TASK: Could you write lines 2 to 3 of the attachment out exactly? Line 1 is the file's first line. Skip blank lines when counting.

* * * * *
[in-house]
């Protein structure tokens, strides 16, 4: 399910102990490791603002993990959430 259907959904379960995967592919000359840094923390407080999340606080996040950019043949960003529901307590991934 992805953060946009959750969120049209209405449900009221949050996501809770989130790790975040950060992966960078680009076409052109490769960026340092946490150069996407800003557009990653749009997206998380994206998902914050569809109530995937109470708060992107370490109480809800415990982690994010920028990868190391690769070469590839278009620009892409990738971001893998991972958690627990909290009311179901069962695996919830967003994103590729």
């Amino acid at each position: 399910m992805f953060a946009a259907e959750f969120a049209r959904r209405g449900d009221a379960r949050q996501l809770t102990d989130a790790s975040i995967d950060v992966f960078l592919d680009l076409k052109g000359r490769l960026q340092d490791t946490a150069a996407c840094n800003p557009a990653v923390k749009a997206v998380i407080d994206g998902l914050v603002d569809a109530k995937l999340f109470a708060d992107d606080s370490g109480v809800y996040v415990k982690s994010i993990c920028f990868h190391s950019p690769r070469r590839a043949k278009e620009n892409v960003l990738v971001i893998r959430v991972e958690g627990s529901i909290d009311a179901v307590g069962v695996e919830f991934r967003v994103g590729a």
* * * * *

């Protein structure tokens, strides 16, 4: 399910102990490791603002993990959430 259907959904379960995967592919000359840094923390407080999340606080996040950019043949960003529901307590991934 992805953060946009959750969120049209209405449900009221949050996501809770989130790790975040950060992966960078680009076409052109490769960026340092946490150069996407800003557009990653749009997206998380994206998902914050569809109530995937109470708060992107370490109480809800415990982690994010920028990868190391690769070469590839278009620009892409990738971001893998991972958690627990909290009311179901069962695996919830967003994103590729």
């Amino acid at each position: 399910m992805f953060a946009a259907e959750f969120a049209r959904r209405g449900d009221a379960r949050q996501l809770t102990d989130a790790s975040i995967d950060v992966f960078l592919d680009l076409k052109g000359r490769l960026q340092d490791t946490a150069a996407c840094n800003p557009a990653v923390k749009a997206v998380i407080d994206g998902l914050v603002d569809a109530k995937l999340f109470a708060d992107d606080s370490g109480v809800y996040v415990k982690s994010i993990c920028f990868h190391s950019p690769r070469r590839a043949k278009e620009n892409v960003l990738v971001i893998r959430v991972e958690g627990s529901i909290d009311a179901v307590g069962v695996e919830f991934r967003v994103g590729a």